Because the world we live in is more dangerous than our parents’ was, and our children are set to inherit a world more dangerous than ours, Congress must get right our mandated mission to provide for the common defense of our country. With a unified Republican government, we now have a commander in chief who takes protecting our borders as seriously as Congress does.
But taking action for action’s sake rarely leads to positive results. Our leaders have the solemn obligation to know the proper steps to take before acting upon them, and building a wall from the Pacific Ocean to the Gulf Coast of Texas is a third-century solution to a 21st-century problem.
President Trump’s recent executive order on border security is vague when it comes to what the term physical barrier means. I am hoping that our new secretary of homeland security is afforded significant latitude regarding the implementation of this order. I agree with Secretary John Kelly’s comments during his confirmation hearing that a wall does not solve our security problems. In fact, building a wall from sea to shining sea would be the most expensive and least effective way to secure the border.
For the past eight years, we had an administration with a one-size-fits-all approach to border security. We must change the strategy, not simply adopt a different one-size-fits-all solution. Each sector of the border faces unique geographical, cultural and technological challenges that would be best addressed with a flexible, sector-by-sector approach that empowers the Border Patrol agents on the ground with the resources they need. What you need in San Diego is very different from what you need in Eagle Pass, Texas.
The Rio Grande serves as the international boundary for 1,200 miles of the Texas-Mexico border — including more than 800 miles in my district — and the majestic Big Bend National Park runs along more than 100 miles of it. The tallest peak in the park is almost 8,000 feet. Building a wall in the middle of a river or at the top of a mountain would be a waste of taxpayer money. The Texas-Mexico border is also home to a significant part of the largest desert in North America — the Chihuahuan Desert. Building a barrier through hundreds of miles of desert on the border is useless if you do not have Border Patrol agents available to respond to challenges to the barrier. Furthermore, much of the property along the Texas-Mexico border is privately owned, and seizing land to build a wall is not popular among these landowners.
There are already almost 700 miles of fencing along the 2,000 miles of the U.S.-Mexico border, and hundreds of miles are in need of repair because criminal organizations have cut through and dug under it repeatedly. Part of the existing wall along the border in places such as Arizona has been used as the foundation of a ramp upon which drug traffickers have moved heavy equipment.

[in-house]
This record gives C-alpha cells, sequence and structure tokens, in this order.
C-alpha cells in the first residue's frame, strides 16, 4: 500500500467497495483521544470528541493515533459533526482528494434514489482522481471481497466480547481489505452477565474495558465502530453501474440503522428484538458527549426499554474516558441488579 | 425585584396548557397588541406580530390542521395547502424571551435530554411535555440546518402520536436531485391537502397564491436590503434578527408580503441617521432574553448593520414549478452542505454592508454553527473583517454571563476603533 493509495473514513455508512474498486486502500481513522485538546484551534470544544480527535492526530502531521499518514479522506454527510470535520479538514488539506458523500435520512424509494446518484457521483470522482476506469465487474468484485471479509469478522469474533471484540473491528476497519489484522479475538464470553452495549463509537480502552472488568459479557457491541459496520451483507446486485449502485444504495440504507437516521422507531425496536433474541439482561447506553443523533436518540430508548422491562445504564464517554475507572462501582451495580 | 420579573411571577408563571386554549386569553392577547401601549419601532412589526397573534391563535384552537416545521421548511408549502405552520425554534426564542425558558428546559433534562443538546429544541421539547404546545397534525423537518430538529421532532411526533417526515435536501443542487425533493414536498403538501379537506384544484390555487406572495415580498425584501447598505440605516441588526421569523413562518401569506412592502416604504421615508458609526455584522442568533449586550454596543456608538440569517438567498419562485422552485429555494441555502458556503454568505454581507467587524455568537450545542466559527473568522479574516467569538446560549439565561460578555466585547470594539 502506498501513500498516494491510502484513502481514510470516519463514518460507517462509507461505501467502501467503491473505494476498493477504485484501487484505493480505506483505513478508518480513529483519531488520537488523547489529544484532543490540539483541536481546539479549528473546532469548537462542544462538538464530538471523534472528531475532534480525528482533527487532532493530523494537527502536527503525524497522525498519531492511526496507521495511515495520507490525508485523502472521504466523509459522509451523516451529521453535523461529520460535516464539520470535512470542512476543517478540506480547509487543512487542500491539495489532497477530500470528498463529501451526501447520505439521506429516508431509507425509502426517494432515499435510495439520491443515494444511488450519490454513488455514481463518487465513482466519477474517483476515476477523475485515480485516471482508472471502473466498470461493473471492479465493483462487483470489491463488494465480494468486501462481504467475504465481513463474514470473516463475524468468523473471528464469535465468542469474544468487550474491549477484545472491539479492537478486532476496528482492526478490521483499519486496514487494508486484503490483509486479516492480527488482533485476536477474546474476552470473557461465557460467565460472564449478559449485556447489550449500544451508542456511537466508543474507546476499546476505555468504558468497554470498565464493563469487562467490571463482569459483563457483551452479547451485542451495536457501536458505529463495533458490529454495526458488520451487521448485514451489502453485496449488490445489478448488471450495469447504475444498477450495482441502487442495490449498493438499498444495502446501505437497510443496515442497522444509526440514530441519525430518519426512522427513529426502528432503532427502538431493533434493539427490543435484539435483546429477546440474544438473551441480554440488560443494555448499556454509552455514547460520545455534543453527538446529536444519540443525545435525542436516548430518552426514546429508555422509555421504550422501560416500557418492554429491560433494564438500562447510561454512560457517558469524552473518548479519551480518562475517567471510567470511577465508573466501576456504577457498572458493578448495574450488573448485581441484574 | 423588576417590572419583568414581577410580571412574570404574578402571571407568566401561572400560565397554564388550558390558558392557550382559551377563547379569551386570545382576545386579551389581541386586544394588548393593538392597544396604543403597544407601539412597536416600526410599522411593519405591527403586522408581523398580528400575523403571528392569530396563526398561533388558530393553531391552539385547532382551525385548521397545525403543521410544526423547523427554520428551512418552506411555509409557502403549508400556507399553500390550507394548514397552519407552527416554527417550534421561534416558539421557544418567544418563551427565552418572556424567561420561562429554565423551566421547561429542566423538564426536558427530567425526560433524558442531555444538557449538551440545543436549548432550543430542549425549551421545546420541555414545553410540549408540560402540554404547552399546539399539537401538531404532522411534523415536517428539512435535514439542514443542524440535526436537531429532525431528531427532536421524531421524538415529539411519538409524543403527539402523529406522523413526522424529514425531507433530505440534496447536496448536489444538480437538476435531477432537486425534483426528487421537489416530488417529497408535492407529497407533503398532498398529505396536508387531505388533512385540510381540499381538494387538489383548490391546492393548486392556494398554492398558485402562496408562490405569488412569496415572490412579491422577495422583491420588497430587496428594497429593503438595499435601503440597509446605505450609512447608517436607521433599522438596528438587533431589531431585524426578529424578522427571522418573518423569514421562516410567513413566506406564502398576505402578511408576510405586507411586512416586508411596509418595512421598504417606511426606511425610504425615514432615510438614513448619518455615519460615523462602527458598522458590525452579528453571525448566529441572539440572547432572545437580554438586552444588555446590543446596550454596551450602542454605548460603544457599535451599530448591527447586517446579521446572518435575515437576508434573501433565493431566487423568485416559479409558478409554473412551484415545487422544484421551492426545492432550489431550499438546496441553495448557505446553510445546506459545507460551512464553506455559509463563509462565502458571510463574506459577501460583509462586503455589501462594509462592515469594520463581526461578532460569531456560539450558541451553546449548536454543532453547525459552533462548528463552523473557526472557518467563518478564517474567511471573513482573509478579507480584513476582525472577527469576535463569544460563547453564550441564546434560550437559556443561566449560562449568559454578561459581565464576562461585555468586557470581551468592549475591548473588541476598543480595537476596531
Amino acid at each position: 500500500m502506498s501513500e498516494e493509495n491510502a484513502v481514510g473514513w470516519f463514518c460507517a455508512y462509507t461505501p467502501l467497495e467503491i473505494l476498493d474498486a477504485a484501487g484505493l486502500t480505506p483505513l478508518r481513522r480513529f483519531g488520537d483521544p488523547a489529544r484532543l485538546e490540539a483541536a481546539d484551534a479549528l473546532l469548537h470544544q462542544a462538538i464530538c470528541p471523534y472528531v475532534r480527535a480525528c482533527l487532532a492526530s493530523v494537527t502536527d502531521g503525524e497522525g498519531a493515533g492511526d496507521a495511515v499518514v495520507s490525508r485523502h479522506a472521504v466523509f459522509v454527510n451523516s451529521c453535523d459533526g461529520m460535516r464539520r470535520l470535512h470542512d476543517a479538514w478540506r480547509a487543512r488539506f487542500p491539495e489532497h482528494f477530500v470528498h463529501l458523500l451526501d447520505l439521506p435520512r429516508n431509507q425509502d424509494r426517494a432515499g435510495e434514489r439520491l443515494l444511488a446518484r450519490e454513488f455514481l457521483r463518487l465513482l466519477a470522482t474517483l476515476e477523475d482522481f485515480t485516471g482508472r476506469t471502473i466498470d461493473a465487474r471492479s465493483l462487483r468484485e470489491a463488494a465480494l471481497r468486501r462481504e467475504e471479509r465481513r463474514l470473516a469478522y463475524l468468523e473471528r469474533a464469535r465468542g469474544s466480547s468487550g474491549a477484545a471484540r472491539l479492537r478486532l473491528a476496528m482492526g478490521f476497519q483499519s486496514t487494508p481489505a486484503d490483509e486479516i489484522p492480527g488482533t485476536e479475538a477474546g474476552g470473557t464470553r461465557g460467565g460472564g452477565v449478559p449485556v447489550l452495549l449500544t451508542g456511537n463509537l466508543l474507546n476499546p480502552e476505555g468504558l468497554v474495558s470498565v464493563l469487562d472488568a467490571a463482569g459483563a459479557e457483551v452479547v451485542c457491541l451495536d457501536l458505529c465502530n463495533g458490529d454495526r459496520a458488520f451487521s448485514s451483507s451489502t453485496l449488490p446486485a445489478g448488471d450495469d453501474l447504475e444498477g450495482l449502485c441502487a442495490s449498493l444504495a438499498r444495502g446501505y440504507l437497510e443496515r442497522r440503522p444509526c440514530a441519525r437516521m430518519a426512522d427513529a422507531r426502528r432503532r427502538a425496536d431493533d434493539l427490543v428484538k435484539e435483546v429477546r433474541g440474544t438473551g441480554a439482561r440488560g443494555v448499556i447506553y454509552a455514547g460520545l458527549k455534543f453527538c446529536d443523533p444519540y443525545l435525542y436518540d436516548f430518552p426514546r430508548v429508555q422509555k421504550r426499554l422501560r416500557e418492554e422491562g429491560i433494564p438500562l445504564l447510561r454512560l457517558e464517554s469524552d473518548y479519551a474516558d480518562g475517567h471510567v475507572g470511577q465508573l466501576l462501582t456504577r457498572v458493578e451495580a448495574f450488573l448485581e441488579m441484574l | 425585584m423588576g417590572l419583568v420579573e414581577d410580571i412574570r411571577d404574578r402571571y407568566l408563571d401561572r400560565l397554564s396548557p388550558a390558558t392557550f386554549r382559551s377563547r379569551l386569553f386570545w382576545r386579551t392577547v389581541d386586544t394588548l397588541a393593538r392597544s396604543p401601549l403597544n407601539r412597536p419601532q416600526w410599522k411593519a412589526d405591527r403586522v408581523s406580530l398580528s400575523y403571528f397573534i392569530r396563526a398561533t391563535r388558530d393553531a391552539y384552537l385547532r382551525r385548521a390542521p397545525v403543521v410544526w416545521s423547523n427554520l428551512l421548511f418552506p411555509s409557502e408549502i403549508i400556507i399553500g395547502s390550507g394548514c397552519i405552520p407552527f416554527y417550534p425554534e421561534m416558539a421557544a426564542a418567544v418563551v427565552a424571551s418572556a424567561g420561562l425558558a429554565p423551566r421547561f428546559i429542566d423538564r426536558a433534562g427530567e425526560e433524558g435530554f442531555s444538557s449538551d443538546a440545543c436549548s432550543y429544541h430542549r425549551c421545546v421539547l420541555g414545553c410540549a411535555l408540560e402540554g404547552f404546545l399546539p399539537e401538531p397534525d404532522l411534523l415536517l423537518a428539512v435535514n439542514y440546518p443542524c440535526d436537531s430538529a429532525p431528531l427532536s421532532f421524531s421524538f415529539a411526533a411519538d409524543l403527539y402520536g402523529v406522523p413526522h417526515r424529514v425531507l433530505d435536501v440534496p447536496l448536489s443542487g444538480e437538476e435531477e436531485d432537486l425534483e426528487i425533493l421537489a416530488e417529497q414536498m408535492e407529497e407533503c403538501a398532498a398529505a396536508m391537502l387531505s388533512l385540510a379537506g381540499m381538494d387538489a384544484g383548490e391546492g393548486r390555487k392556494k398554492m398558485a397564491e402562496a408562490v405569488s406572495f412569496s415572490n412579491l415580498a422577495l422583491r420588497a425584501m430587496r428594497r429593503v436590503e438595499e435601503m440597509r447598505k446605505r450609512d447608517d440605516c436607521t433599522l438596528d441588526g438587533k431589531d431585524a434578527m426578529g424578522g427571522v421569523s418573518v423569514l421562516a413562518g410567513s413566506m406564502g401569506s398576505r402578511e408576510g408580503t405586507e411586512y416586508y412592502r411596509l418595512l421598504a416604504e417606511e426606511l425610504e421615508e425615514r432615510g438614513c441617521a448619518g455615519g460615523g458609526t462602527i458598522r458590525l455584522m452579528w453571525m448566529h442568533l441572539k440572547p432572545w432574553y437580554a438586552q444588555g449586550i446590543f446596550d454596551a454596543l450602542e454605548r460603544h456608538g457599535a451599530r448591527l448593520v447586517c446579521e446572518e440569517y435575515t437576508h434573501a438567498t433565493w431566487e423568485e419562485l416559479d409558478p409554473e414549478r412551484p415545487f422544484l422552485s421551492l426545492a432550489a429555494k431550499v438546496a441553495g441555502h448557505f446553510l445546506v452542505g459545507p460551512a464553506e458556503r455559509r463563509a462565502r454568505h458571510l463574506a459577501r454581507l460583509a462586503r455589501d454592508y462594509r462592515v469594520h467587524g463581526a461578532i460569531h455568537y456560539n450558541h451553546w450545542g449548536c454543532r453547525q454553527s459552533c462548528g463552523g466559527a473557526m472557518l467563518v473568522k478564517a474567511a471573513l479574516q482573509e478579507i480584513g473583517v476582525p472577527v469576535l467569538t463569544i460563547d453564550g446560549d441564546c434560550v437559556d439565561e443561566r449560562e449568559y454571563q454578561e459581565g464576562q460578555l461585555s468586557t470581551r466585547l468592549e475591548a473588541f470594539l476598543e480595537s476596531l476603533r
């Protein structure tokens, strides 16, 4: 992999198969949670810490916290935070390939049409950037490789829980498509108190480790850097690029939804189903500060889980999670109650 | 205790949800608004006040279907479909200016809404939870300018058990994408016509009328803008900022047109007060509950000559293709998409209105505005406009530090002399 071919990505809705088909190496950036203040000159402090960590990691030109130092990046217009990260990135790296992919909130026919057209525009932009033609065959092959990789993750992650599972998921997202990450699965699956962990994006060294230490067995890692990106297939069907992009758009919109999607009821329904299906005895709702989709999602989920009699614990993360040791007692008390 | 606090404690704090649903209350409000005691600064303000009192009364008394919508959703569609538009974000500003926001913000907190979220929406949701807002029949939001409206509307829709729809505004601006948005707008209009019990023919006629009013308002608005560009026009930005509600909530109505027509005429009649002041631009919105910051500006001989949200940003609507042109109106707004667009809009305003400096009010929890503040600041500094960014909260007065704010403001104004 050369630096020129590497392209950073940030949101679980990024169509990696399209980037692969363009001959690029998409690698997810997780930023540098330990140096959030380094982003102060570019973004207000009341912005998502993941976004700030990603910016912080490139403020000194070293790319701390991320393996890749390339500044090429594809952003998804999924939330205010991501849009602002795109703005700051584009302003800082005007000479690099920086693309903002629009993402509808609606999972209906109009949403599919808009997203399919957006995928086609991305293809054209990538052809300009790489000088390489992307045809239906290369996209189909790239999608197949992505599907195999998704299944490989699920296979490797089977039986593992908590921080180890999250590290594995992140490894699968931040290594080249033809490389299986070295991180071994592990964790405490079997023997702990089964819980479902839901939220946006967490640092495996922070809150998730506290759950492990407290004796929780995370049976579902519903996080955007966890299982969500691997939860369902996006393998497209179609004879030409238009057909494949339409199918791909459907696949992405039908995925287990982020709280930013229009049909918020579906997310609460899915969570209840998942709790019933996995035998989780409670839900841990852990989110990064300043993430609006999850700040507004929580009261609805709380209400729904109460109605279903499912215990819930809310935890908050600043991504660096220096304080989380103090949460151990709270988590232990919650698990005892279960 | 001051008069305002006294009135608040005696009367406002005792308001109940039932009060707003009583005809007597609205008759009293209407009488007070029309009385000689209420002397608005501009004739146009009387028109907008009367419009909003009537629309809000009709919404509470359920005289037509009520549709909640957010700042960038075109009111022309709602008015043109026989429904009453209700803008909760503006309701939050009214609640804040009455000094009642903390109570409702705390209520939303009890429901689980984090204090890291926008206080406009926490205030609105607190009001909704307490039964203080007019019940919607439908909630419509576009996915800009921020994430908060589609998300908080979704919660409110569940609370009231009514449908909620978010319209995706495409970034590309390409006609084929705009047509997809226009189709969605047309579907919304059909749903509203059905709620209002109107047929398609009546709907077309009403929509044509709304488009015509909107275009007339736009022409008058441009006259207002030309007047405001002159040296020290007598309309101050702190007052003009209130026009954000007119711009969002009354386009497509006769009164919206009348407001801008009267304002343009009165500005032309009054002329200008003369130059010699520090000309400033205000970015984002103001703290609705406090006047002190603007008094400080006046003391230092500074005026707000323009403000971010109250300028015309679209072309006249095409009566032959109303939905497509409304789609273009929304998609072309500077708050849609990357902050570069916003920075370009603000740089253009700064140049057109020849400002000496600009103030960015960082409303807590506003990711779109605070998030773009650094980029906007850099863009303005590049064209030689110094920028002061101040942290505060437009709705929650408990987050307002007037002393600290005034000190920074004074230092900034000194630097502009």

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For every move we make to defend ourselves, our adversaries will make a counter-move. True border security demands a flexible, defense-in-depth strategy that includes a mix of personnel, technology and changing tactics, all of which come at a lower price tag than a border wall.
During the campaign, Trump suggested his wall would cost between $8 billion and $12 billion. A further analysis of these proposals by the MIT Technology Review suggests the cost could be as much as $40 billion. To give some perspective on this number, the entire national intelligence program’s(the CIA, National Security Agency, etc.) annual budget is $53 billion.
As a conservative legislator, I believe the U.S. government has a responsibility to use the hard-earned taxpayer dollars entrusted to it wisely. Some of this border wall money should go to increase CIA and NSA operations targeting the criminal organizations operating in Mexico and the rest of Central America. Improved intelligence and closer working relationships with our partners in Mexico could solve the problem before it hits our country.
The president has said that he will ensure that Mexico pays for the construction of a border wall. Mexico is our friend and partner. Our national security depends on working together to ensure the integrity of our Southern border. While chasing terrorists as an undercover officer in the CIA, I learned a few life lessons, such as: Be nice to nice guys and tough with tough guys; and make sure your friends trust you and your enemies fear you. Asking our friends to pay for something that won’t solve our problems is not how to ensure that our children inherit a country less dangerous than ours.